Poison All Our Skies
I have a new scratch on my laptop which upsets me, because it’s right in the middle of the lid. I don’t know how it got there, but James said that maybe I can fill it up or get it repaired. I just don’t want it to cost too much. The scratch is pretty deep.
I think I shall carry a towel around to wrap it in. In honour of Towel Day, every day. A tribute to Douglas Adams’s birthday. The wonderful author of the Hitchhiker’s Guide To The Galaxy Series.
I love Douglas Adams’s books, and not just that series. I love the way he writes and the zany things he puts into his books. He has the craziest and most wonderful ideas. I’m surprised no one has written anything like his books.
But then again, who would write something like that, except him?
If there’s one thing that makes the world pretty awful, it’s people who steal. What did they teach you in school? Not to plagiarise. What are all works on the internet under? Copyright. Because they’re published.
So why do people steal? It puts this off-putting smell in the air. You can just sniff it.
What I find unbelievable is when it’s obvious people are stealing. At university they use this program to check whether you have plagiarised anything. It’s so accurate, if you copy even a phrase, they’re out to get you.
On the internet, I also find it unbelievable when people steal from popular websites such as Audiorush, Tiny Scars and 😆inna.
There is a particular person (oh, link, yay, take that, nothing to be afraid of) who has stolen a number of graphics and tutorials. The tutorials are obviously copied, with the words copied almost verbatim, and the codes copied as well – not to mention completely copying someone’s free layout templates. This person has stolen a number of my tutorials, and even copied my navigation code exactly.
How desperate are people nowadays? Not only is it unoriginal, it’s stealing. Stealing other people’s work and claiming it as your own. By all means be inspired by other people but don’t copy their work. It’s breaching copyright and, you could be sued.
If you wanted to write a book you don’t copy something John Grisham wrote.
Have you got the nerve to steal from JK Rowling and take all her words, maybe replacing a few characters with your own? When everything is so blatantly obvious that you stole? I’d think not. Then don’t steal other people’s tutorials from their website. I’m sure you wouldn’t like other people stealing from you.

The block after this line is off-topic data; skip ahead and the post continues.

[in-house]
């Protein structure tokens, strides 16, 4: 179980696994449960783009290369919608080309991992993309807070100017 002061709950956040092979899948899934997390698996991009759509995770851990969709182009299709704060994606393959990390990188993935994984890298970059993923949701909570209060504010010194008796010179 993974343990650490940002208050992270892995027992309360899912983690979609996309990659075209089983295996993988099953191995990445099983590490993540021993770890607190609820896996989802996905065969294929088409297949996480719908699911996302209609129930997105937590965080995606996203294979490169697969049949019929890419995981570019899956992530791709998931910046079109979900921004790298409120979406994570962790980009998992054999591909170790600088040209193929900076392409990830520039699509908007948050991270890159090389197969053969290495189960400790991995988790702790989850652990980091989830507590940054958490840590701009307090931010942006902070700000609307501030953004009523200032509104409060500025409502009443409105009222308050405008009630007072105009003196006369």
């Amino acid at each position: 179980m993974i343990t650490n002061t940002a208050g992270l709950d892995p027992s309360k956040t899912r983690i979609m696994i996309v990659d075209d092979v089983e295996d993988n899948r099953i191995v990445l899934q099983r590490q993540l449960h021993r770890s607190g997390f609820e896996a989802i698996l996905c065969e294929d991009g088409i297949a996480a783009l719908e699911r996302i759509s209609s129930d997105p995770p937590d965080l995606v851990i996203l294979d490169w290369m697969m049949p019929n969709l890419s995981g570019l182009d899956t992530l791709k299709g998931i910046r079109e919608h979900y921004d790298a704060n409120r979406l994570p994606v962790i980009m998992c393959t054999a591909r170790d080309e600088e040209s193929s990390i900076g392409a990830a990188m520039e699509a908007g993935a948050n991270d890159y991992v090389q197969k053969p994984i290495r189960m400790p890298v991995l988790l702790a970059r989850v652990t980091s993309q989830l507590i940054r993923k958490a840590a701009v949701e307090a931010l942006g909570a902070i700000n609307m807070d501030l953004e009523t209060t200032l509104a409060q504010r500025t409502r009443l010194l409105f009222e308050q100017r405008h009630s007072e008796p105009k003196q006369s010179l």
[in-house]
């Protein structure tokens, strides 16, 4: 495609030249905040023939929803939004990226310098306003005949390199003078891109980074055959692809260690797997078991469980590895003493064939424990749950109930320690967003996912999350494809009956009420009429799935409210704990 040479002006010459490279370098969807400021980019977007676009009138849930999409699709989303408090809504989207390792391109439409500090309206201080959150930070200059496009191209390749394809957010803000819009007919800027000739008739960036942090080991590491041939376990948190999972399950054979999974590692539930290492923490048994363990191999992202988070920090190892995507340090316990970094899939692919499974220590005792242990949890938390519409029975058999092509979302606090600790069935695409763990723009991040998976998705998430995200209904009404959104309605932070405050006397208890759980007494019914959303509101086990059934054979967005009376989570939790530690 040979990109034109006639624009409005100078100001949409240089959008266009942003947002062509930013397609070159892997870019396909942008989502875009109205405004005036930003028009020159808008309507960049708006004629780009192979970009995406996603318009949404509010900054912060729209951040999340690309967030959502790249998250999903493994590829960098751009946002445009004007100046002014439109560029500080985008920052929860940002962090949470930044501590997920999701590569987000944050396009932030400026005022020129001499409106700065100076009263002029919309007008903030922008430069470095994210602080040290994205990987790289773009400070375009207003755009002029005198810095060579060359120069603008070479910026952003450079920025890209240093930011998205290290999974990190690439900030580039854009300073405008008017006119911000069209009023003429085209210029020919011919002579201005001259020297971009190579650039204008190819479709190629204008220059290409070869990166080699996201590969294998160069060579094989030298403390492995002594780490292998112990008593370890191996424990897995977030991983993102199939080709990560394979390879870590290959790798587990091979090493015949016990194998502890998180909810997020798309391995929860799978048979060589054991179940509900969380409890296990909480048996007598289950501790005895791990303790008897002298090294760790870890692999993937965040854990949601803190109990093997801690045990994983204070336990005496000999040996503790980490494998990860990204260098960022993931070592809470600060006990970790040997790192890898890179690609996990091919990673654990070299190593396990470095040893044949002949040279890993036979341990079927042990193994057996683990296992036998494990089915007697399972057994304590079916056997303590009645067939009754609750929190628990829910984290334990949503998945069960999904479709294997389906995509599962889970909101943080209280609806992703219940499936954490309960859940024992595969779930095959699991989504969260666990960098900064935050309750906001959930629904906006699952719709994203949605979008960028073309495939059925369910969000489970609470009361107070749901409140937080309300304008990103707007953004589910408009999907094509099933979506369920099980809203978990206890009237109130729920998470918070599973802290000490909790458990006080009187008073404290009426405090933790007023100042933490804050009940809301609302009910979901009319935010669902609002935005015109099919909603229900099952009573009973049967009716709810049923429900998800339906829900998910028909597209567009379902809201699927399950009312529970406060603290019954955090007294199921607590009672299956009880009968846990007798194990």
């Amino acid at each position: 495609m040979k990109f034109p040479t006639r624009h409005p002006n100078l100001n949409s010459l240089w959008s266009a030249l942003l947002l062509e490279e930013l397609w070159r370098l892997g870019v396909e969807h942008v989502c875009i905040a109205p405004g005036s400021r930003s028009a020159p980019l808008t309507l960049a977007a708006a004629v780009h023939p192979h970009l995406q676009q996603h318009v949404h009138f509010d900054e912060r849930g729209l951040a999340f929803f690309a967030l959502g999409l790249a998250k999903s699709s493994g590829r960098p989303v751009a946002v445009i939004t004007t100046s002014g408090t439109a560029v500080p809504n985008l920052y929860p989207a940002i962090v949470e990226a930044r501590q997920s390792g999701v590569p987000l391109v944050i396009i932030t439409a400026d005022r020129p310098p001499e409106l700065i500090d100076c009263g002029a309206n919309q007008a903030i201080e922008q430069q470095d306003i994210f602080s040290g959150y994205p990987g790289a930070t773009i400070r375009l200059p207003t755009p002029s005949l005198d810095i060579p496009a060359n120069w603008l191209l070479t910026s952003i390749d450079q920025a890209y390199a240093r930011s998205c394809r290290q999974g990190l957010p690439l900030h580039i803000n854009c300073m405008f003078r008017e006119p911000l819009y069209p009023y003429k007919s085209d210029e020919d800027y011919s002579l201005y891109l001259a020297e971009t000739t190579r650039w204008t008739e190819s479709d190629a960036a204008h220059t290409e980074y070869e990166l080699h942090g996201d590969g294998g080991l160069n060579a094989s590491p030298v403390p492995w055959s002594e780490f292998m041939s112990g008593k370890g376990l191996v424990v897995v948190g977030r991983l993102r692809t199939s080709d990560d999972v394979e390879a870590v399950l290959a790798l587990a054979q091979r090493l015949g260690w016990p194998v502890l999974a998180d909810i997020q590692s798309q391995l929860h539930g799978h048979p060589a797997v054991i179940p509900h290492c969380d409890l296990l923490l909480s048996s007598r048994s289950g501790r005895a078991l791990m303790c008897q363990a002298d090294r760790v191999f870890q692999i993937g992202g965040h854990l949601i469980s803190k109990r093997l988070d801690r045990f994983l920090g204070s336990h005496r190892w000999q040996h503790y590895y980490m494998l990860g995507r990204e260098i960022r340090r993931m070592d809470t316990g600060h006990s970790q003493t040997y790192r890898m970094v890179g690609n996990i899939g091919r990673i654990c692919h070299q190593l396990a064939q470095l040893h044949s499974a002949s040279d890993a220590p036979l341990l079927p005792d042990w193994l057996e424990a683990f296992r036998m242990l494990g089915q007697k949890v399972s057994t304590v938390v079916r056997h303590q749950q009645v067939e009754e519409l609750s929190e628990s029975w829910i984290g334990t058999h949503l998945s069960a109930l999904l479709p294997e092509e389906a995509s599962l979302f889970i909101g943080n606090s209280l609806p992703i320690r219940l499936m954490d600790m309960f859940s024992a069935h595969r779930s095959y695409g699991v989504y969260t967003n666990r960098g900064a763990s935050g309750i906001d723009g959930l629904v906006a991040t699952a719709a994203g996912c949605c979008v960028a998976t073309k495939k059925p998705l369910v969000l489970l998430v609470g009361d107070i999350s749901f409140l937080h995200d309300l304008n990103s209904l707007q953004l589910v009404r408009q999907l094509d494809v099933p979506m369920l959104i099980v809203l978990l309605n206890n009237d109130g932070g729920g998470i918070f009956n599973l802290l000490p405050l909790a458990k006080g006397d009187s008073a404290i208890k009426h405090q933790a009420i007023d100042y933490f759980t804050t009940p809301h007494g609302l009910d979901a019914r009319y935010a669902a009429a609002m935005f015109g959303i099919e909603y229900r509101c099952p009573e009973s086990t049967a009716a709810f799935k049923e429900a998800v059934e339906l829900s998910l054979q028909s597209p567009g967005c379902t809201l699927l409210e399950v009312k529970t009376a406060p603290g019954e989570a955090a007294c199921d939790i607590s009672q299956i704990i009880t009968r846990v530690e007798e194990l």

You wouldn’t copy Pablo Picasso’s Weeping Woman artwork and say you made it, maybe even before him.
Like this ridiculous person, who copied Jorja’s poems, which she wrote all on her own, word for word.
You can go into a shop and steal a bar of chocolate. But if you’re going to steal someone’s work, that they worked hard on, maybe think about if you would like people to copy what you made and pretend that they made it.
I don’t think you want to copy Darwin’s Origin of Species with his theories about how we as humans evolved. Why? Because you aren’t interested?
Well, if you don’t want to copy something as revolutionary as that, then you shouldn’t copy other people’s written work or visual work, especially on the web. If you’re founded out, you not only gain a bad reputation, but you can be in trouble simply for plagiarising.
When someone publishes something on the web, it’s under copyright. You shouldn’t steal other people’s work. Now if you see someone copying your work, don’t think twice. Tell that person to stop, because you have the right to take action.
When you write something, date it, and send it to yourself. The timestamp of when you sent it is proof of when you write it. Sometimes on the web, it’s hard to protect your work, but even if you can’t do much, speak up. It’s your work, and your right.